A new photo-exhibition at the Senedd pulls at a lost thread in Welsh life, writes Dylan Moore.
The history of Wales and the development of Western Christianity have been entangled for many centuries. Celtic Christianity and the so-called Age of Saints predates any notion of Wales as a single political entity; latterly, Wales has been known as a land of spiritual revivals as successive generations have turned to and from Christ, inspired by preachers whose names echo down the centuries – Christmas Evans, Howell Harris, Daniel Rowland, Evan Roberts – and hymns still sung, bereft of context, at sporting occasions and national events. As in so many other fields, Wales has had a disproportionate influence on the world, often through the mark made by individuals willing to take Jesus’ Great Commission quite literally to the ends of the earth; as a result, there are still small corners of Korea, Khasia and Patagonia that will be forever Gwalia.
Now, it seems, after a century of secularism, a new and exciting chapter is being written in Wales’ relationship with Christianity. A prominent example is in the rise of ‘faith tourism’; Korean Christians in Wales facilitate the visit of hundreds of Christians from Korea every year, including events organised last autumn to commemorate the 150th anniversary of the martyrdom of Robert Jermain Thomas. Christians in Korea consider Wales to be their spiritual home because Robert Jermain Thomas is the missionary who brought Christianity to the Korean peninsula.
‘Majority World Christians in Wales’ has been curated by Jim Stewart, Public Affairs and Advocacy Officer at Evangelical Alliance Wales. The exhibition intends to highlight the contribution of Christians from Africa, Asia and Latin America to contemporary Welsh life. It opens this week with an event featuring speeches from the First Minister Carwyn Jones and Conservative AM Darren Millar.
‘Majority world’ is a term roughly equivalent to ‘global south’, describing those from non-Western countries. Those celebrated in the exhibition come from a variety of backgrounds, some of which are not normally associated with Christianity, but which nevertheless have significant and growing Christian populations: Chinese, Korean, Fijian, Armenian, Arabic, Persian, Pakistani, Tamil and Malayalam cultures in Asia, plus African churches from Zimbabwe, DRC, Nigeria (RCCG churches), Eritrea (Orthodox church plus Pentecostal church), Ethiopia (Orthodox Church).
The breadth of the exhibition will itself highlight the diversity of Christian individuals and groups who now call Wales home, as well as the many multicultural churches meeting in Wales’ towns and cities every week. Christian leaders in Wales now include Pastor Emori Katalau, a former Scarlets and Fiji rugby player; Rector Mones Farah, originally from Nazareth in the Holy Land; Peter Cho and Gi Jung Song (both from south Korea) and the Rev Irfan John from Pakistan.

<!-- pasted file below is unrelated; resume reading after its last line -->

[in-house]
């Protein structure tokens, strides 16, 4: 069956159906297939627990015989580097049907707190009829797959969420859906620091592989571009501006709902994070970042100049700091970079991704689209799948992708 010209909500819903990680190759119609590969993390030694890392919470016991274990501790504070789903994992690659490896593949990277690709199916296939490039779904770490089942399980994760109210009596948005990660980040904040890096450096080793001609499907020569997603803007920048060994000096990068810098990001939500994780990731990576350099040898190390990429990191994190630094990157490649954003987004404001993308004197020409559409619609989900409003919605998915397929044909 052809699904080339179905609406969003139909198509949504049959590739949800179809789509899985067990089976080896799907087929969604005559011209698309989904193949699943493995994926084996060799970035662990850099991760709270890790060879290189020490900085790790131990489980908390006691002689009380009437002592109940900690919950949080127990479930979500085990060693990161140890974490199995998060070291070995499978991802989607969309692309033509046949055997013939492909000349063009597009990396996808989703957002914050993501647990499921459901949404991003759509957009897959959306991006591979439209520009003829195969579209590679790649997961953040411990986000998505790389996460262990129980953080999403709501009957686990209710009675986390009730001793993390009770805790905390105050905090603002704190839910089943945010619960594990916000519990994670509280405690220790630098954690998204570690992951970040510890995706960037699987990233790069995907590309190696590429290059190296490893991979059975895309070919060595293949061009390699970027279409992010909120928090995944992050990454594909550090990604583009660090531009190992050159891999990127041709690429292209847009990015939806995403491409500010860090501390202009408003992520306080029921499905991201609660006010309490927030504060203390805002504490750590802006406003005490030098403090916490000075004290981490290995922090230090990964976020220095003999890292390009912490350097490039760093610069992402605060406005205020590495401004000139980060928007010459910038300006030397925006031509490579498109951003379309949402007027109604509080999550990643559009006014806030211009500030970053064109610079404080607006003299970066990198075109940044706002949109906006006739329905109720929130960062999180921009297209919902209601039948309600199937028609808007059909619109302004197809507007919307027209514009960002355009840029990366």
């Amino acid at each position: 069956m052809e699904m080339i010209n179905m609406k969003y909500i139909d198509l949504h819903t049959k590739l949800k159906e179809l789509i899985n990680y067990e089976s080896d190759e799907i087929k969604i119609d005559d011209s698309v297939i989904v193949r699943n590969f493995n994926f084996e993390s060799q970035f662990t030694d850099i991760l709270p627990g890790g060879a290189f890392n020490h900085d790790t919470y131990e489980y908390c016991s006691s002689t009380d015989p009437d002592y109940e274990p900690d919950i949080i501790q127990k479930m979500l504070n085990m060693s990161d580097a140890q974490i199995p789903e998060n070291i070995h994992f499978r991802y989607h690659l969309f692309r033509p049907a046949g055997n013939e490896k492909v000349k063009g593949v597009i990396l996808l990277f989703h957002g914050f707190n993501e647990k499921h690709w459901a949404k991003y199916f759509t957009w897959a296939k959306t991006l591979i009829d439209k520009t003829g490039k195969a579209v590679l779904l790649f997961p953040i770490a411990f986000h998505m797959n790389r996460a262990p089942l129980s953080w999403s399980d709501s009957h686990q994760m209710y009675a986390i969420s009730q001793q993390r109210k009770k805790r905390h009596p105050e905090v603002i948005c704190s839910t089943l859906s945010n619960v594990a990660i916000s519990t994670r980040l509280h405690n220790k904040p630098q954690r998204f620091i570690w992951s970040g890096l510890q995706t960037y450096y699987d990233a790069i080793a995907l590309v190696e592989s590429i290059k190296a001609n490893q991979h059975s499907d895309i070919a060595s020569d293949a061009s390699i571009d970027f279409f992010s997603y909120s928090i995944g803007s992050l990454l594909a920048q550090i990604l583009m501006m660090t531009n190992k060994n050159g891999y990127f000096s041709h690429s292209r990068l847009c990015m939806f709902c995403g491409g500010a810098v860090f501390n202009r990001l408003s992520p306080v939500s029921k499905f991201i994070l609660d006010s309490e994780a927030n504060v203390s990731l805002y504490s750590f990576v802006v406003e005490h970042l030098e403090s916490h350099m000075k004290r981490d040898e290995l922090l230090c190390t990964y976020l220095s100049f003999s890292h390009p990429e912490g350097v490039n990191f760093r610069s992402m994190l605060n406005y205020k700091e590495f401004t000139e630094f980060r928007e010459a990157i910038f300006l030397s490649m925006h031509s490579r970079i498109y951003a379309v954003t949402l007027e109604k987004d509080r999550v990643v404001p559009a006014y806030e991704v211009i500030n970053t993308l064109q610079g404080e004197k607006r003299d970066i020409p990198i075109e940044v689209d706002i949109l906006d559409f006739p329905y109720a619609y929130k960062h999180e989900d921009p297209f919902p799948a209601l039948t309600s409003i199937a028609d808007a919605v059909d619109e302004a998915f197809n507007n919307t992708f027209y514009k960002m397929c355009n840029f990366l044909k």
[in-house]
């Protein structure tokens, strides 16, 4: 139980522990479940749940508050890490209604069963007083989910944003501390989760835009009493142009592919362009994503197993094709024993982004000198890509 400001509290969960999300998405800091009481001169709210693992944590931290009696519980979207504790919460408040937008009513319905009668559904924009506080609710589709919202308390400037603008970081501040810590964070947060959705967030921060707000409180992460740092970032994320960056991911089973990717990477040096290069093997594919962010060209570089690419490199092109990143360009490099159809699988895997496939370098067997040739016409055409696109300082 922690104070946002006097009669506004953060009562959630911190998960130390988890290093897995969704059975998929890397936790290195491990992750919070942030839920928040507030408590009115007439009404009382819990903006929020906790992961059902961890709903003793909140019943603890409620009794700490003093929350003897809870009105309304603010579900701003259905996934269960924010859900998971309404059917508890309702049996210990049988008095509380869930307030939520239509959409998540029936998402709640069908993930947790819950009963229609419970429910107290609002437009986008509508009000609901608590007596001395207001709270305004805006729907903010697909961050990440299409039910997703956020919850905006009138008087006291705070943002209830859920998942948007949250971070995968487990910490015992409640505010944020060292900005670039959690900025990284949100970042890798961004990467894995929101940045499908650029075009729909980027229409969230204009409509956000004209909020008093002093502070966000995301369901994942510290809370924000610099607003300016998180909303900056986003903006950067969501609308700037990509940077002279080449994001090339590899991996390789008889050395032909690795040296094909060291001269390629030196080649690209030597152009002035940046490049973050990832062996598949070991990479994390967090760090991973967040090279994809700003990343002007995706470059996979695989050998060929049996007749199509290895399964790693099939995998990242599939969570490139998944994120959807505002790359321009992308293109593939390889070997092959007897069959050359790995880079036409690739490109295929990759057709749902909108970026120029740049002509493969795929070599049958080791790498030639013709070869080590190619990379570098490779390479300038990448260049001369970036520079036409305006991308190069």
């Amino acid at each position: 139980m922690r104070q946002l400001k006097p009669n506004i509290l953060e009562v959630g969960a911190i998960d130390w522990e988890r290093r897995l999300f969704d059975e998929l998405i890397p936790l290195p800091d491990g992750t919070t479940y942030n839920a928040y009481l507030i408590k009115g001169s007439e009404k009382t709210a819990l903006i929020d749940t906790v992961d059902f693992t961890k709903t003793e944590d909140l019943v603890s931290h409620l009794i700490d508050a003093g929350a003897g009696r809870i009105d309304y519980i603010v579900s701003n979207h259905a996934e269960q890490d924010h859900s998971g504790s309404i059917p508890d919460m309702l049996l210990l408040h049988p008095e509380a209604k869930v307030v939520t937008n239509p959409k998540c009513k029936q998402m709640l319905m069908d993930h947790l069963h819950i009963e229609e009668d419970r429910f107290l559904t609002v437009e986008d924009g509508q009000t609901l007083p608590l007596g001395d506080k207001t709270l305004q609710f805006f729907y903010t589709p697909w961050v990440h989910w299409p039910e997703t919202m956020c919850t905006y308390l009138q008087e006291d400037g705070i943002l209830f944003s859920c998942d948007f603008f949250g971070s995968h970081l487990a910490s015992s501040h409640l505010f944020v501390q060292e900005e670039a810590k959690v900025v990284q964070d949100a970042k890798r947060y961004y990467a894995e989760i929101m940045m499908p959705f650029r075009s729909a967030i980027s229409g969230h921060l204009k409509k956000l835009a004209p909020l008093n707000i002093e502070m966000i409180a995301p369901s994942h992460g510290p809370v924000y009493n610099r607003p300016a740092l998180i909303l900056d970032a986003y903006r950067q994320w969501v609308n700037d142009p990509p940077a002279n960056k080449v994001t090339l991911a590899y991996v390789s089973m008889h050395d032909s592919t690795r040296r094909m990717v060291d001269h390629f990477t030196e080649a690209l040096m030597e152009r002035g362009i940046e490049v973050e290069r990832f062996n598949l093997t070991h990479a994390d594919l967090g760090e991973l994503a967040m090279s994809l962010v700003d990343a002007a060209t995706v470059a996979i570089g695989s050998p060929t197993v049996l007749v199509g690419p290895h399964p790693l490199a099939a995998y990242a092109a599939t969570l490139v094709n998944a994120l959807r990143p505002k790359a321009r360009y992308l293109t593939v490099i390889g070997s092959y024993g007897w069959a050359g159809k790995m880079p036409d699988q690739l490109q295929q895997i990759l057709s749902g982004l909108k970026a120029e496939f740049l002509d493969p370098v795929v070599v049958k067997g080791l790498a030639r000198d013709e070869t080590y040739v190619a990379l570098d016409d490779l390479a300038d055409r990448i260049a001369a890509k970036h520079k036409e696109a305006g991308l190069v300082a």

Beyond the church, majority world Christians such as Uzo Iwobi OBE, founder of Race Council Cymru, are having an impact on public life, particularly through contribution to third sector organisations. For example, Nexo is a Christian charity based near Caerphilly that brings Christian young people from Brazil and Argentina to work with local churches and the local community.
The exhibition will also bring to wider attention individual stories of majority world Christians, often from refugee backgrounds, who are successful in business start-ups and job creation (for example, an Eritrean in Cardiff who has started up a cleaning business and now employs eight people), as well as others volunteering in ministries such as Street Pastors, food banks or night shelters which offer a lifeline to those from all walks of life who – in these times of austerity – have fallen through the widening cracks in mainstream service provision.
One major effect of this diversification within Welsh churches has been a new and invigorating emphasis on community cohesion. Rev Irfan John’s Guinness record-breaking Nativity play promoted peaceful co-existence and the exhibition details many other examples of how faith has bridged ethnic or political divides, both in Wales and in countries of origin (for example in Sri Lanka and Eritrea). Jim Stewart says: ‘Majority world Christians are building cohesion with their wider diaspora community here in Wales. There is an excellent example from an event in Swansea last year of a Pakistani Christian and an Ismaili Muslim gaining a better understanding of the pressures and persecutions that both groups faced in Pakistan. Majority world church leaders are also building links with the Jewish community and their representative Stanley Soffa.’
Somewhat ironically, some ‘majority world’ Christians in Wales are from countries where Welsh missionaries originally brought the gospel (Rev Sangkhuma from Mizoram in India and Judith Jones, originally from Patagonia in Argentina, who works for the Presbyterian Church in Wales). Like with the Korean celebration of Robert Jermain Thomas, there is some sense in which these individuals have come back home with a mission to reconnect Wales with its own partially lost heritage.